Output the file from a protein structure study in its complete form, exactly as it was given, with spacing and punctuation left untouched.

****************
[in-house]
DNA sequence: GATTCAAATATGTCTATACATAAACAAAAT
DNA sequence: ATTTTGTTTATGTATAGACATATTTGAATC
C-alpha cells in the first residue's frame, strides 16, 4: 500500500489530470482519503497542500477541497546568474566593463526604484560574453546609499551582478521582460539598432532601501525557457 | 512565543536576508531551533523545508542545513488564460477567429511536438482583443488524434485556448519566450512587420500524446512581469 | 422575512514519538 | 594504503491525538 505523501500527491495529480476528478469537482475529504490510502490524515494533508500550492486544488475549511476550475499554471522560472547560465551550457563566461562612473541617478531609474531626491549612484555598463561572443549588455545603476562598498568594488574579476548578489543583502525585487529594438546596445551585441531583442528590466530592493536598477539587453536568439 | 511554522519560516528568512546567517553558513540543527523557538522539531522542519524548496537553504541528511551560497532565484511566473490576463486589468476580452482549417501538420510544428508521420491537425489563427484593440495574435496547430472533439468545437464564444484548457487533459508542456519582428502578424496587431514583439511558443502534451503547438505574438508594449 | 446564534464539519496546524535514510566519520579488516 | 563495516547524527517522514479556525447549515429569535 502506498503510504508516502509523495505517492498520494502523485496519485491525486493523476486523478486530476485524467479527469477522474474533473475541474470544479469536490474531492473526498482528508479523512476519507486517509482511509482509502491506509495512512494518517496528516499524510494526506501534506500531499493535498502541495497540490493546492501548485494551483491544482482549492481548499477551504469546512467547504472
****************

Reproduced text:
[in-house]
DNA sequence: GATTCAAATATGTCTATACATAAACAAAAT
DNA sequence: ATTTTGTTTATGTATAGACATATTTGAATC
C-alpha cells in the first residue's frame, strides 16, 4: 500500500489530470482519503497542500477541497546568474566593463526604484560574453546609499551582478521582460539598432532601501525557457 | 512565543536576508531551533523545508542545513488564460477567429511536438482583443488524434485556448519566450512587420500524446512581469 | 422575512514519538 | 594504503491525538 505523501500527491495529480476528478469537482475529504490510502490524515494533508500550492486544488475549511476550475499554471522560472547560465551550457563566461562612473541617478531609474531626491549612484555598463561572443549588455545603476562598498568594488574579476548578489543583502525585487529594438546596445551585441531583442528590466530592493536598477539587453536568439 | 511554522519560516528568512546567517553558513540543527523557538522539531522542519524548496537553504541528511551560497532565484511566473490576463486589468476580452482549417501538420510544428508521420491537425489563427484593440495574435496547430472533439468545437464564444484548457487533459508542456519582428502578424496587431514583439511558443502534451503547438505574438508594449 | 446564534464539519496546524535514510566519520579488516 | 563495516547524527517522514479556525447549515429569535 502506498503510504508516502509523495505517492498520494502523485496519485491525486493523476486523478486530476485524467479527469477522474474533473475541474470544479469536490474531492473526498482528508479523512476519507486517509482511509482509502491506509495512512494518517496528516499524510494526506501534506500531499493535498502541495497540490493546492501548485494551483491544482482549492481548499477551504469546512467547504472